Inequality – Part 2, Democratic Presidential Candidates’ Solutions
In part 1 of this series on inequality, I proposed that an abnormally high level of income and wealth inequality is a sign of a dangerously sick economy.
If this is true, then a presidential candidate’s position on inequality is of utmost importance. However, if a candidate doesn’t fully understand why inequality is important or what causes it, or is just using the issue to gain political traction, then it is doubtful that his or her solution will improve the situation and in all likelihood will make it worse. Of course, those who don’t believe inequality is a legitimate issue will not offer any solution. It’s still early in the campaign, but a perusal of all the candidate’s websites reveals some obvious contrasts in their positions on this issue.
Bernie Sanders On Inequality
Bernie Sanders has made inequality the cornerstone issue of his campaign calling wealth and income inequality the greatest moral, economic and political issue of our time. Citing stagnant middle class income, the worst inequality among developed nations, and a disproportionate percentage of new income going to the top one percent, he concludes that over the past 30 years there has been, in the U.S., a very large transfer of wealth from the middle class and the poor to the already wealthy.
Sanders is very thorough, explaining in detail his proposals to reverse ever-increasing inequality in our nation. Increased regulation of the markets, breaking up too-big-to-fail financial institutions, campaign finance reform, and reversing trade policies are among his solutions.
Having identified and proposed solutions for some real deficiencies in our economic system it is unfortunate that he doesn’t quit there. Not content to stop the bleeding and allow the patient to heal, he wants to spend more money (lots more money) on programs, financed by taxing the rich, to create more jobs and more opportunity.
Real wealth is created by producing something; not by transferring it from one person to another. The problem with Sanders’ proposals as a whole is that they substitute one form of wealth transfer for another. We don’t have the money to pay for his proposals and neither do the rich, at least not for long.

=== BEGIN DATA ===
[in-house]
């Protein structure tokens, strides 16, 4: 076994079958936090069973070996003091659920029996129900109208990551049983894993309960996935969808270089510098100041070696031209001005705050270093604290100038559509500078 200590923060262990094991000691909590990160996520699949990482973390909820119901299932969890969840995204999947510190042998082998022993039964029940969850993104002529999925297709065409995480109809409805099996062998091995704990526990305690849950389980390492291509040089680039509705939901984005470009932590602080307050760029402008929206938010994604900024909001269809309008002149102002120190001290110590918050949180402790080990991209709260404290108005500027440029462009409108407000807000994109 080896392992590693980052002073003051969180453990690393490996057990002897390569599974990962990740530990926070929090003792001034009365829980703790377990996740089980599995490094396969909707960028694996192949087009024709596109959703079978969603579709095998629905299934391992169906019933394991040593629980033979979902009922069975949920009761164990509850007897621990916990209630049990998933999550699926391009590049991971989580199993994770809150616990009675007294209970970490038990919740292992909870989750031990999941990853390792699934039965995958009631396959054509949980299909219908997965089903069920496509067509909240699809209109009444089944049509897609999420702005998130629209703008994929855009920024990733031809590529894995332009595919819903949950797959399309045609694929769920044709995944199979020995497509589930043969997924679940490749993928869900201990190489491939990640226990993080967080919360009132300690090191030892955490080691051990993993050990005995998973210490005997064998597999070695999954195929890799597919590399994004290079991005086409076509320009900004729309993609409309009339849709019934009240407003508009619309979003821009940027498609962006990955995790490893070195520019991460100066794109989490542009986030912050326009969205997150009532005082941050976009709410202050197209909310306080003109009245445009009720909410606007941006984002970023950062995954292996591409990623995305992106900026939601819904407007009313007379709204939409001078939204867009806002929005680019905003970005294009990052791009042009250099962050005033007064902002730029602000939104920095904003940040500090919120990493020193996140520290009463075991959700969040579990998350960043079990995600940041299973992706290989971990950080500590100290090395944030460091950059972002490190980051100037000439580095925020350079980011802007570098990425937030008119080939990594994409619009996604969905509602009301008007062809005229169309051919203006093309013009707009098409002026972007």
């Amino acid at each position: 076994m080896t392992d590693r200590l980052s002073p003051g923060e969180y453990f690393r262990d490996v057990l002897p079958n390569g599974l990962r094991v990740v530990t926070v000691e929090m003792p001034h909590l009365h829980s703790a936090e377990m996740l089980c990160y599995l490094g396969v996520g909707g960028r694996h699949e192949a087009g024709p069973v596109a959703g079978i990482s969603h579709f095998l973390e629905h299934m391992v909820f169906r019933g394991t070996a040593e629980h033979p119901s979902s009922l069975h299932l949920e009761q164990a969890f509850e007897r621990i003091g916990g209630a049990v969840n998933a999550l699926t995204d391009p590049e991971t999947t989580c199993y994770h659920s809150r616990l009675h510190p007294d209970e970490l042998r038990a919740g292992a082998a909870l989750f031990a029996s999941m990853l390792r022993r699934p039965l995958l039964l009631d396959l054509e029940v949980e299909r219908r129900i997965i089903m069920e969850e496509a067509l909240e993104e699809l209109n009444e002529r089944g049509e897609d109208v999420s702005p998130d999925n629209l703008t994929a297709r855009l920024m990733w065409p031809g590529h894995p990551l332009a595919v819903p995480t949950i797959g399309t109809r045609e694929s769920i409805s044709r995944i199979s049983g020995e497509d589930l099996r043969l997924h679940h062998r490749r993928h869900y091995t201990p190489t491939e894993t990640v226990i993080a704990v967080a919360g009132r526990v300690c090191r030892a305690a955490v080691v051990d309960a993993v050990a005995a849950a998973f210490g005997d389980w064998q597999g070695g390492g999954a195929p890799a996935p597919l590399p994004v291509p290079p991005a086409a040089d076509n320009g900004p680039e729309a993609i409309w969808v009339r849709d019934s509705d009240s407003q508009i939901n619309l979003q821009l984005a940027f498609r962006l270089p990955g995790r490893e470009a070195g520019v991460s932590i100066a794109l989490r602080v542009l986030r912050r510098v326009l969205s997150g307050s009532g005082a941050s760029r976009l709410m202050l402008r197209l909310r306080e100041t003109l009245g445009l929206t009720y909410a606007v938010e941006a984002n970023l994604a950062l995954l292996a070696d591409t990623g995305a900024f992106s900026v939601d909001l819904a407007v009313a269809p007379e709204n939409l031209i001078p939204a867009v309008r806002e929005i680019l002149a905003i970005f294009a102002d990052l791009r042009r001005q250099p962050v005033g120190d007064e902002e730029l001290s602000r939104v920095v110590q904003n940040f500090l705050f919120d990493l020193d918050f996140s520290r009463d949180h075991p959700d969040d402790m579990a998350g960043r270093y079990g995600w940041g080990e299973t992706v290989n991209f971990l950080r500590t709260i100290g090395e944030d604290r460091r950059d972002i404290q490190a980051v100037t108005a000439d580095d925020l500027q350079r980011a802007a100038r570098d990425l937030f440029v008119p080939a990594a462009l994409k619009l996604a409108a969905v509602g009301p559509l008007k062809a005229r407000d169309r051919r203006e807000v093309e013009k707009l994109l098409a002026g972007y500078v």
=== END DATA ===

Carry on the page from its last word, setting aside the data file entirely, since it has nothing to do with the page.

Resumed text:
Think of it this way, if the rich are getting wealthy at the expense of the middle class and the working poor (and many are) and if Sanders’ proposals fail to stop the transfer of wealth from the middle class to the rich, then how is re-distributing money from the rich back to the people from whence it came going to help? Where in this process of circulating money does anything actually get produced? On the other hand, if Sanders’ proposals succeed and the spigot of wealth transfers from the middle class to the rich is turned off, where will the government get the money to redistribute to the non-rich?
Oh, I forgot. They’ll just print it.
It seems to me that advocates of big government prefer to treat symptoms because if they cured the disease we wouldn’t need their “medicine” any longer. Consistent with this line of thinking, Sanders proposes increased taxes for the wealthy and Wall Street speculators, raising the federal minimum wage, youth jobs programs, free college tuition, raising the cap on social security taxable income, guaranteed health care, requiring 12 weeks of paid family leave, and free childcare. His “Rebuild America Act” would spend a trillion dollars over five years to rebuild our highways, railways, air traffic control system, shipping infrastructure, dams, drinking water, internet, and power grid. Sanders claims this legislation will create 13 million decent-paying jobs.
Sanders’ “Rebuild America Act” might be acceptable if we had the money to spend on it. We don’t. Does good infrastructure enable people to make more productive use of their time? Definitely. But we cannot, as a nation, spend ourselves into prosperity though we have tried to do so for decades. The party is over; the tab is due.